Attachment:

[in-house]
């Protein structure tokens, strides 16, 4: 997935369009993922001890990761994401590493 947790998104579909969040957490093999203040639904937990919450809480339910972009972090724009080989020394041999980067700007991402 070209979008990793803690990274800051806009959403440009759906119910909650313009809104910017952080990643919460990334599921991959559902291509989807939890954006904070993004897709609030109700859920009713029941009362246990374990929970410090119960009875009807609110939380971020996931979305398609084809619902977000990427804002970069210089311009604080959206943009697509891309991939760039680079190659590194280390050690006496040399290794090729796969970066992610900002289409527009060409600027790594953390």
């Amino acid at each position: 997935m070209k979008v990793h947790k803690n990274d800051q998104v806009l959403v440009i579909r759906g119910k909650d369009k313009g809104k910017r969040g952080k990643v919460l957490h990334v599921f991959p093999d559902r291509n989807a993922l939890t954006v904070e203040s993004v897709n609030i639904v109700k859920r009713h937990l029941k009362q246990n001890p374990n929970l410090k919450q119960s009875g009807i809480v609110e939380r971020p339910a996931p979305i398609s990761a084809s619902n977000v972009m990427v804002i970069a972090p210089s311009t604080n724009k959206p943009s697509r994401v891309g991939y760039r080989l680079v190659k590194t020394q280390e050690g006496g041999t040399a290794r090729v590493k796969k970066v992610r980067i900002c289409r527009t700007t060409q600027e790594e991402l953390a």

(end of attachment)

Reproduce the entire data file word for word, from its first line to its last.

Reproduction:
[in-house]
């Protein structure tokens, strides 16, 4: 997935369009993922001890990761994401590493 947790998104579909969040957490093999203040639904937990919450809480339910972009972090724009080989020394041999980067700007991402 070209979008990793803690990274800051806009959403440009759906119910909650313009809104910017952080990643919460990334599921991959559902291509989807939890954006904070993004897709609030109700859920009713029941009362246990374990929970410090119960009875009807609110939380971020996931979305398609084809619902977000990427804002970069210089311009604080959206943009697509891309991939760039680079190659590194280390050690006496040399290794090729796969970066992610900002289409527009060409600027790594953390």
């Amino acid at each position: 997935m070209k979008v990793h947790k803690n990274d800051q998104v806009l959403v440009i579909r759906g119910k909650d369009k313009g809104k910017r969040g952080k990643v919460l957490h990334v599921f991959p093999d559902r291509n989807a993922l939890t954006v904070e203040s993004v897709n609030i639904v109700k859920r009713h937990l029941k009362q246990n001890p374990n929970l410090k919450q119960s009875g009807i809480v609110e939380r971020p339910a996931p979305i398609s990761a084809s619902n977000v972009m990427v804002i970069a972090p210089s311009t604080n724009k959206p943009s697509r994401v891309g991939y760039r080989l680079v190659k590194t020394q280390e050690g006496g041999t040399a290794r090729v590493k796969k970066v992610r980067i900002c289409r527009t700007t060409q600027e790594e991402l953390a």